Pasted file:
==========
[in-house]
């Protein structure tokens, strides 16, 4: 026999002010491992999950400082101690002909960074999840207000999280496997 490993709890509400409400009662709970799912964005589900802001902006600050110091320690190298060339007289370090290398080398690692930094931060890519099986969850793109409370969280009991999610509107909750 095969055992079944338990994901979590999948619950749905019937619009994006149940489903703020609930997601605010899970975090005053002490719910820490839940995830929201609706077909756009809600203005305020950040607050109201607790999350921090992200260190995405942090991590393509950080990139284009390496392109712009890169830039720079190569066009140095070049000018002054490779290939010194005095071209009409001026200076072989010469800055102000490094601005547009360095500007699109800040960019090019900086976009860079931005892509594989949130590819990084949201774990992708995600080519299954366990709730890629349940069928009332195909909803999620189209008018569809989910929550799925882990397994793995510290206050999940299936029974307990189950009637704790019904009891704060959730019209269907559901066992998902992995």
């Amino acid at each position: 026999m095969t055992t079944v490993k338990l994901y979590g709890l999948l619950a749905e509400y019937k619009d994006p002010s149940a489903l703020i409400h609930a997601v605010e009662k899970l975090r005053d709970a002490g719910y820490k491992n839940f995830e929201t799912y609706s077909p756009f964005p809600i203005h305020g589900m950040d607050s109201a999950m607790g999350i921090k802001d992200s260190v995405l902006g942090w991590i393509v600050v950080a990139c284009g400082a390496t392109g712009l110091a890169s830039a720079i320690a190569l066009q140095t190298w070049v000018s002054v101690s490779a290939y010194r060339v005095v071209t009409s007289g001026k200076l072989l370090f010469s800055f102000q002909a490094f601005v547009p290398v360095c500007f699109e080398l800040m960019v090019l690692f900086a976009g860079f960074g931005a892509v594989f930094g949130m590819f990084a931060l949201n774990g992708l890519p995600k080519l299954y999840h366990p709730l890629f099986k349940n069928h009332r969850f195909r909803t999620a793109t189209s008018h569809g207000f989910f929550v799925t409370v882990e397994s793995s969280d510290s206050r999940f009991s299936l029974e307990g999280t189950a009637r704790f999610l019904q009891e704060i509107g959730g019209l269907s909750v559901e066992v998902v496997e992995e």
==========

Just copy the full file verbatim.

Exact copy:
[in-house]
């Protein structure tokens, strides 16, 4: 026999002010491992999950400082101690002909960074999840207000999280496997 490993709890509400409400009662709970799912964005589900802001902006600050110091320690190298060339007289370090290398080398690692930094931060890519099986969850793109409370969280009991999610509107909750 095969055992079944338990994901979590999948619950749905019937619009994006149940489903703020609930997601605010899970975090005053002490719910820490839940995830929201609706077909756009809600203005305020950040607050109201607790999350921090992200260190995405942090991590393509950080990139284009390496392109712009890169830039720079190569066009140095070049000018002054490779290939010194005095071209009409001026200076072989010469800055102000490094601005547009360095500007699109800040960019090019900086976009860079931005892509594989949130590819990084949201774990992708995600080519299954366990709730890629349940069928009332195909909803999620189209008018569809989910929550799925882990397994793995510290206050999940299936029974307990189950009637704790019904009891704060959730019209269907559901066992998902992995």
């Amino acid at each position: 026999m095969t055992t079944v490993k338990l994901y979590g709890l999948l619950a749905e509400y019937k619009d994006p002010s149940a489903l703020i409400h609930a997601v605010e009662k899970l975090r005053d709970a002490g719910y820490k491992n839940f995830e929201t799912y609706s077909p756009f964005p809600i203005h305020g589900m950040d607050s109201a999950m607790g999350i921090k802001d992200s260190v995405l902006g942090w991590i393509v600050v950080a990139c284009g400082a390496t392109g712009l110091a890169s830039a720079i320690a190569l066009q140095t190298w070049v000018s002054v101690s490779a290939y010194r060339v005095v071209t009409s007289g001026k200076l072989l370090f010469s800055f102000q002909a490094f601005v547009p290398v360095c500007f699109e080398l800040m960019v090019l690692f900086a976009g860079f960074g931005a892509v594989f930094g949130m590819f990084a931060l949201n774990g992708l890519p995600k080519l299954y999840h366990p709730l890629f099986k349940n069928h009332r969850f195909r909803t999620a793109t189209s008018h569809g207000f989910f929550v799925t409370v882990e397994s793995s969280d510290s206050r999940f009991s299936l029974e307990g999280t189950a009637r704790f999610l019904q009891e704060i509107g959730g019209l269907s909750v559901e066992v998902v496997e992995e």